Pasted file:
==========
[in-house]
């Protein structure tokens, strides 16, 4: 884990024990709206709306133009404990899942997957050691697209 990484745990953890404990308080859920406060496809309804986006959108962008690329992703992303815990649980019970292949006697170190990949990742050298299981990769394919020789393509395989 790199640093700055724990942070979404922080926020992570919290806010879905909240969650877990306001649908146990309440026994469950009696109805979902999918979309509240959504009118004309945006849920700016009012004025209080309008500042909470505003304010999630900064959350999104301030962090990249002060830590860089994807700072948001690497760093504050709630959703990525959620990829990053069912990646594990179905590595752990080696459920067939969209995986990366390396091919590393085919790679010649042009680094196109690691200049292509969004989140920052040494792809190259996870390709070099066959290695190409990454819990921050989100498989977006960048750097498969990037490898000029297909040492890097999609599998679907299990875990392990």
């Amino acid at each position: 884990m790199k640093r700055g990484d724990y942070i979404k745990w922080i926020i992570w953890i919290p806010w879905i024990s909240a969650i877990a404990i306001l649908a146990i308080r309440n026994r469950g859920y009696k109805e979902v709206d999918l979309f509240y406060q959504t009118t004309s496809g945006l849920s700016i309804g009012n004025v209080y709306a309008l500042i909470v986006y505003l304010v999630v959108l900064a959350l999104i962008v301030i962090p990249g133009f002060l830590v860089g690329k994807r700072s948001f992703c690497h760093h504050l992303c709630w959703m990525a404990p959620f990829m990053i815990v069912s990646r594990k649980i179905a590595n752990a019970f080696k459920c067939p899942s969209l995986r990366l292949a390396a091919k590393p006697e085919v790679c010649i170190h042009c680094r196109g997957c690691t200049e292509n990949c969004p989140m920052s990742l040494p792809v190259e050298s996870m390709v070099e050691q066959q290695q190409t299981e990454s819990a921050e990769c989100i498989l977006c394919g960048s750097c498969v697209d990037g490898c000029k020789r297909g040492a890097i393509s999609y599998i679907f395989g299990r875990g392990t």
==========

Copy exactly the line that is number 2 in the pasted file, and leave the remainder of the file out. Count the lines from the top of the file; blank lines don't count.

């Protein structure tokens, strides 16, 4: 884990024990709206709306133009404990899942997957050691697209 990484745990953890404990308080859920406060496809309804986006959108962008690329992703992303815990649980019970292949006697170190990949990742050298299981990769394919020789393509395989 790199640093700055724990942070979404922080926020992570919290806010879905909240969650877990306001649908146990309440026994469950009696109805979902999918979309509240959504009118004309945006849920700016009012004025209080309008500042909470505003304010999630900064959350999104301030962090990249002060830590860089994807700072948001690497760093504050709630959703990525959620990829990053069912990646594990179905590595752990080696459920067939969209995986990366390396091919590393085919790679010649042009680094196109690691200049292509969004989140920052040494792809190259996870390709070099066959290695190409990454819990921050989100498989977006960048750097498969990037490898000029297909040492890097999609599998679907299990875990392990």